Stoke Mandeville 1948 -1959
Despite the fact that the Stoke Mandeville Games, which went on to become the Paralympic Games, were founded at Stoke Mandeville Hospital near Aylesbury in the UK a Great Britain team did not actually compete in the Games until 1958 – ten years after the Games first began. Prior to that British interests were represented by athletes from the various spinal units from around the country. Great Britain were actually only the 26th National team to compete in the Games!
Mather-Brown (2002) and several members of the Australian team from Rome in a video commemorating the Rome Games made by the Australian Paralympic Committee (2010) claim the some of the officiating by the Italian officials in Rome was rather biased, particularly in fencing and basketball. As an example of this they claim that in basketball if their chair hit an Italian player’s chair they were accused of ‘charging’, but if an Italian player’s chair hit theirs they were accused of ‘blocking’.
The Games organizers actually had three names for the Games. These were:
- The International Stoke Mandeville Games (Dr Guttmann’s preferred choice)
- The Tokyo Games for the Physically Handicapped
- Paralympics (The Organising Committee’s preferred choice, because it sounded nice)
The Organising Committee actually produced three different sets of information for the Games, which were identical except for the name of the Games.
Tel Aviv 1968
Members of the German team, when applying for visas, had to complete a questionnaire about their political past e.g. – whether they had been de- Nazified and in what category, which was a national law in Israel at the time.
Heidelberg was the first time Kenya competed at the Paralympic Games. Kenya’s first ever Paralympic gold medal (and their only medal in Heidelberg) came in the men’s 25 m freestyle class 2 swimming event. It was won by John Britton, who had also won the gold medal for the same event in Tel Aviv four years earlier. However, on that occasion he was swimming for Great Britain and had moved to live in Kenya in the intervening years.
Heidelberg was the first Paralympic Games that a certain Philip Craven (now Sir Philip Craven) participated in for Great Britain. He took part in athletics, swimming and wheelchair basketball, a sport in which he went on to be President of the International Wheelchair Basketball Federation before taking up his current role as President of the International Paralympic Committee.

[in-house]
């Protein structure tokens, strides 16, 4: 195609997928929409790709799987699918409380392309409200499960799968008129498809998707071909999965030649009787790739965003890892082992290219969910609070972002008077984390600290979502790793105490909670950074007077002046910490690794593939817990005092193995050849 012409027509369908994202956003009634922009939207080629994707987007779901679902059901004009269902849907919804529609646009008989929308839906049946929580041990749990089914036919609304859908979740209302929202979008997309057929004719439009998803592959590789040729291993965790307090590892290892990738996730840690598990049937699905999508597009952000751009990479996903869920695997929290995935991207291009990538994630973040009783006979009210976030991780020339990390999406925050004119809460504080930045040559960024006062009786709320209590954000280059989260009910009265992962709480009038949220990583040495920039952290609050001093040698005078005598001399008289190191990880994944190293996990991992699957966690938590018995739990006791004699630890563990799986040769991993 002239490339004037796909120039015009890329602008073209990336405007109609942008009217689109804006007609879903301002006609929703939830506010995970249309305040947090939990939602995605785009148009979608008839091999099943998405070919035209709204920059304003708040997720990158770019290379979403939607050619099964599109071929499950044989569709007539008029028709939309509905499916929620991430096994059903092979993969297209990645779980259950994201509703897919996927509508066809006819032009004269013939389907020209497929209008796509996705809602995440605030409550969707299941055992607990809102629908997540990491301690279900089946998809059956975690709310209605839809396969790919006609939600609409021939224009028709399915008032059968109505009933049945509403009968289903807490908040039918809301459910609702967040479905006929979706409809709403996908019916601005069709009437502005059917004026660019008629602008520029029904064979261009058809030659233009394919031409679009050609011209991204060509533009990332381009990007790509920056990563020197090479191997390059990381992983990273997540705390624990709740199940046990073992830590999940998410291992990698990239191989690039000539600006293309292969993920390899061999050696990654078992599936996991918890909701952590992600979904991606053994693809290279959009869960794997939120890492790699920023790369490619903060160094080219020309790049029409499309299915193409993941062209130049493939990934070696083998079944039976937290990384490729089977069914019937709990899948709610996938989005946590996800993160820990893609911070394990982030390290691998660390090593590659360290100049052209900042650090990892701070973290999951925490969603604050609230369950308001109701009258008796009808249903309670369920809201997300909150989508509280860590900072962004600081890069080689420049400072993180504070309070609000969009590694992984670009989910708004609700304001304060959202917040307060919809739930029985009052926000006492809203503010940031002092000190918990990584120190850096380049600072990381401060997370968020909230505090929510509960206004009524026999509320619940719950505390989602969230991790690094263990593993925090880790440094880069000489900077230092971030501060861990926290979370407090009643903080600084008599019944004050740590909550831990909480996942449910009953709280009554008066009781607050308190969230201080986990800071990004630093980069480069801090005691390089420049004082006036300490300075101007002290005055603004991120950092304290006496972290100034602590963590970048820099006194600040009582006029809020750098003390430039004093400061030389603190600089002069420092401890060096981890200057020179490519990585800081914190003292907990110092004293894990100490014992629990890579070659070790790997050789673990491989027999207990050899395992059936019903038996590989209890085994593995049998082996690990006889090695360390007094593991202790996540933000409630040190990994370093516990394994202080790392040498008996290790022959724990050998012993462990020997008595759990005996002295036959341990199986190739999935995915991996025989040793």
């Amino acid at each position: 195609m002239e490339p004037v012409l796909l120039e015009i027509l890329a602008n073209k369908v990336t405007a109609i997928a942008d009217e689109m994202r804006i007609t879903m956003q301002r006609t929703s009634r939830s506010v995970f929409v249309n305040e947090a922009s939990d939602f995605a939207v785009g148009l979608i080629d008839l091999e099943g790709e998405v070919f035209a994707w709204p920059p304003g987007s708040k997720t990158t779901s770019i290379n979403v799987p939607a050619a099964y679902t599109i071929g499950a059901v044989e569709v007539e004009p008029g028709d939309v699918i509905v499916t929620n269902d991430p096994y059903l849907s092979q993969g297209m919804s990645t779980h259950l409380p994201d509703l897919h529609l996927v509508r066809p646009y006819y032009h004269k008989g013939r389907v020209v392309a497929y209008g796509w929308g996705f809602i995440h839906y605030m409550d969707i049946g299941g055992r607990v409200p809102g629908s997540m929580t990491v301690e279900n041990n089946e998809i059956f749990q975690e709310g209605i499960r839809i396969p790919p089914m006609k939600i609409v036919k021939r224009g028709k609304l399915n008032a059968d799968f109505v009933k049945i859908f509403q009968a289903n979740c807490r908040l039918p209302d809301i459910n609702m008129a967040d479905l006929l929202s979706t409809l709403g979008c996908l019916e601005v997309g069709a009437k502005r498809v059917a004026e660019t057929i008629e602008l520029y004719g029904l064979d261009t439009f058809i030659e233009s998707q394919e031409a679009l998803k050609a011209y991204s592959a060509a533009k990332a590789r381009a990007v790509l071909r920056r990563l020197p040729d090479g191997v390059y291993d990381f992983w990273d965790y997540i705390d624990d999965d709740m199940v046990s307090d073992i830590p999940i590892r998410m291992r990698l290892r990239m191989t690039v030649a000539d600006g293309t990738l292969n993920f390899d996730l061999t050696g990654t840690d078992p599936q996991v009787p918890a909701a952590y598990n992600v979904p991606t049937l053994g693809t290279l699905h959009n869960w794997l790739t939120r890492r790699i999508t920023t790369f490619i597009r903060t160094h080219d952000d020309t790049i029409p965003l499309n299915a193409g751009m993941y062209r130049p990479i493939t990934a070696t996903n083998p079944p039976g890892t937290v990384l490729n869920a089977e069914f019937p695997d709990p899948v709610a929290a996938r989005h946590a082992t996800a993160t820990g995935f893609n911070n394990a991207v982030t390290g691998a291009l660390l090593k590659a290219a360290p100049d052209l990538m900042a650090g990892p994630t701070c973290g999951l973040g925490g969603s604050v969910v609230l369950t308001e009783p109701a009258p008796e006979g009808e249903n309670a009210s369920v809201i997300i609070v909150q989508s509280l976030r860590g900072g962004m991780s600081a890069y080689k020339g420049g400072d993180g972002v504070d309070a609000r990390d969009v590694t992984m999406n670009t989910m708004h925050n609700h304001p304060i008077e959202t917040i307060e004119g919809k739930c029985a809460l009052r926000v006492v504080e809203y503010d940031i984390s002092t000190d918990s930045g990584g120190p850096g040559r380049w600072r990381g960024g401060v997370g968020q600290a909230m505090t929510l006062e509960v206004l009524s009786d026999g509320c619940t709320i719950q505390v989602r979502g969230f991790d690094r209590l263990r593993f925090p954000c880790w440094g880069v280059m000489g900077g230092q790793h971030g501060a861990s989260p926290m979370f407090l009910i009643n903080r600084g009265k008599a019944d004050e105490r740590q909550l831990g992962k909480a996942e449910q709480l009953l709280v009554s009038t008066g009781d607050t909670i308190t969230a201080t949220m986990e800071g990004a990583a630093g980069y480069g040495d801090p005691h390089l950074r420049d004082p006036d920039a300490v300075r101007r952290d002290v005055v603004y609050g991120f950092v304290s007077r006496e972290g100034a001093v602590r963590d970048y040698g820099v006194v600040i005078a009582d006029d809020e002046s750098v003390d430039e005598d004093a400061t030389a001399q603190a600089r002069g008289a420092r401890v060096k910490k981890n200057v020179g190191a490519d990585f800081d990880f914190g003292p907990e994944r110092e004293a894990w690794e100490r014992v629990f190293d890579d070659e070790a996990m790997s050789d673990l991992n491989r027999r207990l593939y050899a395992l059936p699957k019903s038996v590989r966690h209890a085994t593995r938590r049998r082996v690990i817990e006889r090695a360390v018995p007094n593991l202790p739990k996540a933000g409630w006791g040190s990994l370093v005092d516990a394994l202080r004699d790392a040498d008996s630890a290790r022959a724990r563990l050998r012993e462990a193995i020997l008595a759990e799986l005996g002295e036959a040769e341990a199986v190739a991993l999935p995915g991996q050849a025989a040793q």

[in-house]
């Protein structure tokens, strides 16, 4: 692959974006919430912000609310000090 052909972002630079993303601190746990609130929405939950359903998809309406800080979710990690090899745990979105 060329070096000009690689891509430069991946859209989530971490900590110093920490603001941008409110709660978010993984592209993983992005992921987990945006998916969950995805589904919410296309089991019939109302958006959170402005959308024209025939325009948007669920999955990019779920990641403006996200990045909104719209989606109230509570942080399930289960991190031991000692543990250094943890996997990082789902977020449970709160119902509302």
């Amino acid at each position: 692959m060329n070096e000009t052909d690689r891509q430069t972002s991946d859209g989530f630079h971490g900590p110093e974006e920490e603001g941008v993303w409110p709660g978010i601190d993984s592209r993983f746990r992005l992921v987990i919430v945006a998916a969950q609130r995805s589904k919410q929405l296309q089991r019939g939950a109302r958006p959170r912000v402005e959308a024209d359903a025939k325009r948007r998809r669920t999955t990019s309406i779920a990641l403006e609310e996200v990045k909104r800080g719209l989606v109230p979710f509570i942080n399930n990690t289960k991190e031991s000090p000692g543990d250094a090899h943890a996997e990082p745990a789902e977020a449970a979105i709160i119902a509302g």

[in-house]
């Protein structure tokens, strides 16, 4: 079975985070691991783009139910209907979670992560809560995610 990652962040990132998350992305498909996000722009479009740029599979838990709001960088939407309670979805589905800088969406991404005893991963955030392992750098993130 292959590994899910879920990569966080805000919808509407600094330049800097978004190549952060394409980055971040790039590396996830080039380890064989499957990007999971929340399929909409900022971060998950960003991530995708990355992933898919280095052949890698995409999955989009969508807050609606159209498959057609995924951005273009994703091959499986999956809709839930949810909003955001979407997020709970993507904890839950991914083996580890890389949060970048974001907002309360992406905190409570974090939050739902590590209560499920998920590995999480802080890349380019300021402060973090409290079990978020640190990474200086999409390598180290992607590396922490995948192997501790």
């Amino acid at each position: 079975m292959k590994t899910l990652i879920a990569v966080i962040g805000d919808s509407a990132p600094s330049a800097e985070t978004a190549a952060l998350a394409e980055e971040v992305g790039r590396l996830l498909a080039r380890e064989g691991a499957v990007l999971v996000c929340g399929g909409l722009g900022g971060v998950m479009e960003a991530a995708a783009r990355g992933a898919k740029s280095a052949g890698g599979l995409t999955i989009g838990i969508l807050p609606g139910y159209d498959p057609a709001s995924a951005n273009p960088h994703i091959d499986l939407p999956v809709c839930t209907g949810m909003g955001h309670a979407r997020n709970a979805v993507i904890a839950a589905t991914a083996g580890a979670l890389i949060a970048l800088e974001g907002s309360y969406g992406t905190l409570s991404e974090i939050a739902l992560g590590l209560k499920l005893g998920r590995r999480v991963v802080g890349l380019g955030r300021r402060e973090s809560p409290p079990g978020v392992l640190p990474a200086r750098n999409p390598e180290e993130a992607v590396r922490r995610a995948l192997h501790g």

Toronto was the first Games in which other disability groups competed, which did not pass off without incident. On the evening of Friday 6th August Sharon Myers (29), an American paraplegic athlete and swimmer, was injured when a blind runner veered off the track and ran into her. Sharon suffered a seven stitch cut on her cheek, a black eye and a knee injury when she was thrown from her chair.
Despite Stoke Mandeville being the spiritual home of the Paralympic Games the Games in Arnhem were the very first to have a programme made about them by the BBC. The 60 minute documentary was narrated by former rugby union player Cliff Morgan who had himself spent a year in a rehabilitation centre following a stroke ten years earlier and was broadcast on BBC1 at 7.00pm on the 17th July.
New York 1984
New York was the very first time that China had competed in the Paralympic Games and it was all down the hard work of a British ex-patriot, David Griffiths, who was working at the time as General Manager of the Jubilee Sports Centre in Hong Kong. David, a former manager of Wembley Stadium, ran almost fifty miles a day for over fifty days from Beijing to Hong Kong and raised nearly two and a half million dollars in the process. This money was then used to send a team from Hong Kong and a team from China to the Games in New York, as well as to kit them out.